Achilles Ruptures: to operate or not?
Over 2000 years since Homer first wrote about the mythical hero from which the Achilles is named, debate as to how best treat ruptures of this tendon still rages fiercely. Traditional dogma stated that all ruptures (except in the very old or those with multiple comorbidities) required an operation to achieve the best possible functional outcome. The figure of nine times greater risk of re-rupture when treated non-operatively is often quoted, I only very recently overheard a junior doctor state this statistic to a patient. However, with modern rehabilitation methods, does this re-rupture rate still apply to non-operatively treated patients? Are there still advantages of operative over non-operative treatment?
With increasing participation in weekend sport and activities, rupture rates worldwide in women and men have risen. Diagnosis can frequently be made on clinical history and examination. A history of a sudden onset of pain in the posterior calf, "I looked around to see who shot me" with a palpable defect in the tendon and an abnormal Thompson's (calf squeeze) test are very suggestive. Either USS or MRI can be used to confirm the diagnosis, but delays in arranging such tests can result in a delay in instigating optimal treatment.
Traditionally, surgical treatment was combined with six weeks of immobilisation postoperatively. However, since the 1980s there has been an increasing focus on early postoperative functional rehabilitation. The term functional rehabilitation implies early weight bearing in a brace, along with a range of motion protocol that increases on a weekly basis. Cycling with one leg and hydrotherapy (deep water running) exercises can be incorporated as often as early as week two.
There have now been three well designed randomised controlled trials (RCT) examining whether operative treatment is superior to non-operative functional management. The results paint a mixed picture. One trial reported no difference in functional scores, although there was a trend towards increased plantarflexion strength in the operative group. Another found that counterdrop and hopping sub-scores at 12 months were significantly better in the operative group. The final RCT showed that although there were significant functional differences between the groups at six months, by twelve months this difference had disappeared. Although not statistically significant, in all three trials there was a trend towards increased ruptures in the non-surgical group. Interestingly, all three trials contained an upper age limit on the higher end (70) and made no comment on the relative preoperative fitness level of their patient cohorts.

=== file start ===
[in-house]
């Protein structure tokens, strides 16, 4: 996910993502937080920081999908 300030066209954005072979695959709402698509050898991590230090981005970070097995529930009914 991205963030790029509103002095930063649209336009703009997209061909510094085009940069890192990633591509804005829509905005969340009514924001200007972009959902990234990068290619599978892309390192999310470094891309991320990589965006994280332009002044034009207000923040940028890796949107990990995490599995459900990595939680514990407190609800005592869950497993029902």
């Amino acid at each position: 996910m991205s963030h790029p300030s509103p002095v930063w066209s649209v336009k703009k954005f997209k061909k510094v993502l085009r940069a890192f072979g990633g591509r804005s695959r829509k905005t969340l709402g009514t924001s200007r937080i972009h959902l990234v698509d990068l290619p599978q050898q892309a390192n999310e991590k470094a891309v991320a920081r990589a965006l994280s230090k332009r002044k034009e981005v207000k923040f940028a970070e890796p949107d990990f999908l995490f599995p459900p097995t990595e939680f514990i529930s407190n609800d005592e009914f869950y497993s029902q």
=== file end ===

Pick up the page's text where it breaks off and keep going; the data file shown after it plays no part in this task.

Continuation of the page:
To add further complexity, surgery for achilles tendon ruptures has evolved significantly over the last 10 years. All three RCTs listed above compared traditional open procedures (where incisions were up to 10cm long) with non-operative treatment. Newer techniques, including percutaneous and mini-open are thought to decrease significantly this risk of wound complications. To finally put the ambiguity of this issue to rest, a further RCT comparing non-operative functional rehabilitation to mini-open or percutaneous methods needs to be conducted. What do I tell my patients? The best available evidence shows that there is still a trend, albeit not statistically significant, towards improved function in operative patients. However, the functional improvements afforded by surgery are likely to be subtle and may not be noticed by all. However, for those playing a moderate or high level of sport these subtle deficits might make a significant difference to performance. Some trials suggest operations decrease re-rupture rates, although not statistically significant. However, with any operation, the small risk of wound complications needs to be considered, which although mitigated in mini-open techniques, is still present.
The key message of all literature is that operative and non-operative patients both have improved outcomes with early functional treatment. Gone are the days of non-weight bearing and cast immobilisation.
Dr Meghan Dares
409 Crown Street
Phone: 02 4201 7930